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Bearders: My Life in Cricket by Bill Frindall

Release date: 04th June, 2006
Publisher: Orion Publishing

List Price: £18.99
Our Price: £11.38
You Save: £7.61 (40%)
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Bearders: My Life in Cricket
By Bill Frindall
Orion Publishing price: £11.38, saving 40% on rrp

In cricket, as in life, timing is everything. So when a young William Howard Frindall, having recently completed seven years service in the RAF, heard of the death of Arthur Wrigley, the scorer/statistician for Test Match Special, he immediately telephoned the BBC to discover who was in charge of cricket.

Frindall's initiative paid dividends and, following what must have been an impressive letter to Charles Max-Muller, head of BBC Outside Broadcasts, a career on radio, in public speaking and in cricket publishing that has lasted more than 40 years subsequently ensued. It was that simple.

Nevertheless, entering a commentary box containing such legendary figures as John Arlott and Brian 'Johnners' Johnston was a daunting experience for Frindall, but he soon settled in, becoming an integral part of the team with his statistical insights and scoring method - and occasional dry interjections - on a programme that became and remains a national institution.

Christened 'The Bearded Wonder' by Johnston, the foreshortened version of this soubriquet, 'Bearders', provides the title of Frindall's, at times, delightful autobiography. The life, cakes, wisecracks and schoolboy pranks of the various occupants of the TMS commentary box are told with the reverence one would expect from someone who is now its longest occupant, with the chapter on John Arlott, a man who Frindall saw as a surrogate father, particularly insightful.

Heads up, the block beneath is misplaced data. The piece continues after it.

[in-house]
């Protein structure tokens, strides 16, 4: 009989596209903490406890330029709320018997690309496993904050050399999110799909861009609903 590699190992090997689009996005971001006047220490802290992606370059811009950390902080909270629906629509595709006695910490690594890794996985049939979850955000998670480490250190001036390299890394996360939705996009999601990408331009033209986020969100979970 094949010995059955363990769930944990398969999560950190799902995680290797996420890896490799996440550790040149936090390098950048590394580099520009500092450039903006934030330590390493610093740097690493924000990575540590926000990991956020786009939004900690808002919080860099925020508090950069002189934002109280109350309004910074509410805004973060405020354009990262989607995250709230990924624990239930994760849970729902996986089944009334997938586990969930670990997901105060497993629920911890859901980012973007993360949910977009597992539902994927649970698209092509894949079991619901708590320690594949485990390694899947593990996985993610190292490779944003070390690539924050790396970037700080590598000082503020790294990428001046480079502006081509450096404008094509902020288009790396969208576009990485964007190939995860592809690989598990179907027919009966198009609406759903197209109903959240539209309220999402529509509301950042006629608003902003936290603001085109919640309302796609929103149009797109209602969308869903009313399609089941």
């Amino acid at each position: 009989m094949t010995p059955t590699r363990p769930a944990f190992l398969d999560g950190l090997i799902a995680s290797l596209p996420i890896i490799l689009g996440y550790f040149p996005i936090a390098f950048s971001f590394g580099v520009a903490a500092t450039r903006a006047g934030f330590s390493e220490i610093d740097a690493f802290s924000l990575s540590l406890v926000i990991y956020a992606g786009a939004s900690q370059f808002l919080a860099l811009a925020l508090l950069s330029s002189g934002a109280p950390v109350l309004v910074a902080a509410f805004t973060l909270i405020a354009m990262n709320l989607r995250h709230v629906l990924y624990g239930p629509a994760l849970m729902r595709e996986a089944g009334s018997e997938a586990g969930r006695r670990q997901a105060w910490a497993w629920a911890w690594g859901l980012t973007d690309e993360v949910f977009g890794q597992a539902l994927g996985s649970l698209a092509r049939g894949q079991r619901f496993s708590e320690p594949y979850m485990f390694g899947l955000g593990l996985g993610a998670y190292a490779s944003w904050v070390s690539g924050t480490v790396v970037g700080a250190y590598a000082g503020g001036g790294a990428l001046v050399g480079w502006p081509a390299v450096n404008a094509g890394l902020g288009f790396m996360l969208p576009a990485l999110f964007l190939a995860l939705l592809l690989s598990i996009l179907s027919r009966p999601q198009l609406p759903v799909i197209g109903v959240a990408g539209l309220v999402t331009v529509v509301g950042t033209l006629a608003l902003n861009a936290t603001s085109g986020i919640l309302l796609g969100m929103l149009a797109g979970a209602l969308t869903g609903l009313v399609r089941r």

Being a statistician, Frindall goes to great lengths to describe the minutiae of certain cricketing records and milestones, a significant number of which most readers will be fully aware. Yet whilst the chapter on his scoring system is enlightening, the one following a BBC Computer Test match between the best post-war England and Australian teams feels out of place, almost unnecessary.

This, however, is a minor cavil as by far the best bits of this book are those which provide details of Frindall's life away from TMS. His youth in idyllic stockbroker-belt Surrey, an aborted emigration to Canada and a relaxing time in the RAF, playing a lot of cricket but still ending up in the NATO war room in Fontainebleau, are written with the lightness of touch and the self-deprecation seen in the best autobiographies.

Once ensconced at TMS, his later tales of touring the sub-continent, Australia, New Zealand and various other parts of the world with his own team, The Maltamaniacs, consisting of a disparate band of celebrities, former cricketers and old friends, is a joy. More than most, Frindall understands that cricket is as much about the characters who play the game as the game itself.

Although no mean cricketer himself, it was especially amusing to discover that for many years after joining TMS he carried his kit in his car "just in case England were short", a habit he picked up from his youth scoring for Temple Bar.

It is obvious from the book's opening paragraphs to its closing lines that Bill Frindall loves the game of cricket and the people who play it. With the banishment of cricket from terrestrial television to Sky it is likely that the institution which is TMS will become an even more important part of the international game. Let us hope that its veteran scorer/statistician remains an integral part of that future for a long time to come.

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